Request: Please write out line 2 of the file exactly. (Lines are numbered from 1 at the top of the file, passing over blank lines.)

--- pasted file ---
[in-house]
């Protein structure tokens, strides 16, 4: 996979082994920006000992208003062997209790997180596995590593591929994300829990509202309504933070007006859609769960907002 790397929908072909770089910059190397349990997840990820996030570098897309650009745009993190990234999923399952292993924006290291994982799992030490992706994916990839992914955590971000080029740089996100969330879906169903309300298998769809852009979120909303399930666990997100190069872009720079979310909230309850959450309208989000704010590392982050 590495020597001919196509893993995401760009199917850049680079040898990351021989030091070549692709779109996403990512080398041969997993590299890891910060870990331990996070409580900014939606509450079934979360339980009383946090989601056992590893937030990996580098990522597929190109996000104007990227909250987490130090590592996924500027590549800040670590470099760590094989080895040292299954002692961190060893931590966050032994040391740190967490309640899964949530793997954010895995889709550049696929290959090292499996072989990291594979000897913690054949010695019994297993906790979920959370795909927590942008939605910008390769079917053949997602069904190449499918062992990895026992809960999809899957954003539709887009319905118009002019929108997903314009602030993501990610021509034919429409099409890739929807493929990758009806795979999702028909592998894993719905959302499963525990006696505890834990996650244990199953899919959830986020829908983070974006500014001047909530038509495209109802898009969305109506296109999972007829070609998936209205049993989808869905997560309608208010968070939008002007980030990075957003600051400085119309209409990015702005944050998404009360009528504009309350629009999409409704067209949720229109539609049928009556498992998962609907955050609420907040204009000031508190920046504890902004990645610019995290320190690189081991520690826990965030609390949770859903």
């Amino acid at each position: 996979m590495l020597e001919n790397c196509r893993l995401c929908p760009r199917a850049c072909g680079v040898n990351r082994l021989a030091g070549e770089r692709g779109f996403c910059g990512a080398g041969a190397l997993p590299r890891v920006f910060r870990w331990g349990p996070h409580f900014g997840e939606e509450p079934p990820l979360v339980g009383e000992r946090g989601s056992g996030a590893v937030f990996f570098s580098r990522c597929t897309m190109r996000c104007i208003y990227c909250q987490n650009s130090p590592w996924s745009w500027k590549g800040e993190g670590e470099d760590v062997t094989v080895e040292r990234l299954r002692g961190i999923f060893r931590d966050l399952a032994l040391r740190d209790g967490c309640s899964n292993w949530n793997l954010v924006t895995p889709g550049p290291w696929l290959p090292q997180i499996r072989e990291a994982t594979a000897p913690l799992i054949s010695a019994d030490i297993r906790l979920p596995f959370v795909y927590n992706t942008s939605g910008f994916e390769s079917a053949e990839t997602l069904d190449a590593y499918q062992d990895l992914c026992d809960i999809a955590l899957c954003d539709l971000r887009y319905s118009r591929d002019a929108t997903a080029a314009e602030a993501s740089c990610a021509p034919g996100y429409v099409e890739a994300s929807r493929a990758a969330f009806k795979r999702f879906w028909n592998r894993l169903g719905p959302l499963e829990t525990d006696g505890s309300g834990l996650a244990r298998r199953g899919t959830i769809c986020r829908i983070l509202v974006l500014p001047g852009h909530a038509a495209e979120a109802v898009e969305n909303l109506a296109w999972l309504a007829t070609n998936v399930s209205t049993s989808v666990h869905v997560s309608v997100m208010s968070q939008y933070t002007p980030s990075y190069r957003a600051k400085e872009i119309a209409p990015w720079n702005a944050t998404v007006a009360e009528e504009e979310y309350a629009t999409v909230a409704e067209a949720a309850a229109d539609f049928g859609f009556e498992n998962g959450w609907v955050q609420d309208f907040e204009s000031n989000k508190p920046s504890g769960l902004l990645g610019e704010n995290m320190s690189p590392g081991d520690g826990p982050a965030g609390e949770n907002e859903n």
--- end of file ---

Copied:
């Protein structure tokens, strides 16, 4: 996979082994920006000992208003062997209790997180596995590593591929994300829990509202309504933070007006859609769960907002 790397929908072909770089910059190397349990997840990820996030570098897309650009745009993190990234999923399952292993924006290291994982799992030490992706994916990839992914955590971000080029740089996100969330879906169903309300298998769809852009979120909303399930666990997100190069872009720079979310909230309850959450309208989000704010590392982050 590495020597001919196509893993995401760009199917850049680079040898990351021989030091070549692709779109996403990512080398041969997993590299890891910060870990331990996070409580900014939606509450079934979360339980009383946090989601056992590893937030990996580098990522597929190109996000104007990227909250987490130090590592996924500027590549800040670590470099760590094989080895040292299954002692961190060893931590966050032994040391740190967490309640899964949530793997954010895995889709550049696929290959090292499996072989990291594979000897913690054949010695019994297993906790979920959370795909927590942008939605910008390769079917053949997602069904190449499918062992990895026992809960999809899957954003539709887009319905118009002019929108997903314009602030993501990610021509034919429409099409890739929807493929990758009806795979999702028909592998894993719905959302499963525990006696505890834990996650244990199953899919959830986020829908983070974006500014001047909530038509495209109802898009969305109506296109999972007829070609998936209205049993989808869905997560309608208010968070939008002007980030990075957003600051400085119309209409990015702005944050998404009360009528504009309350629009999409409704067209949720229109539609049928009556498992998962609907955050609420907040204009000031508190920046504890902004990645610019995290320190690189081991520690826990965030609390949770859903």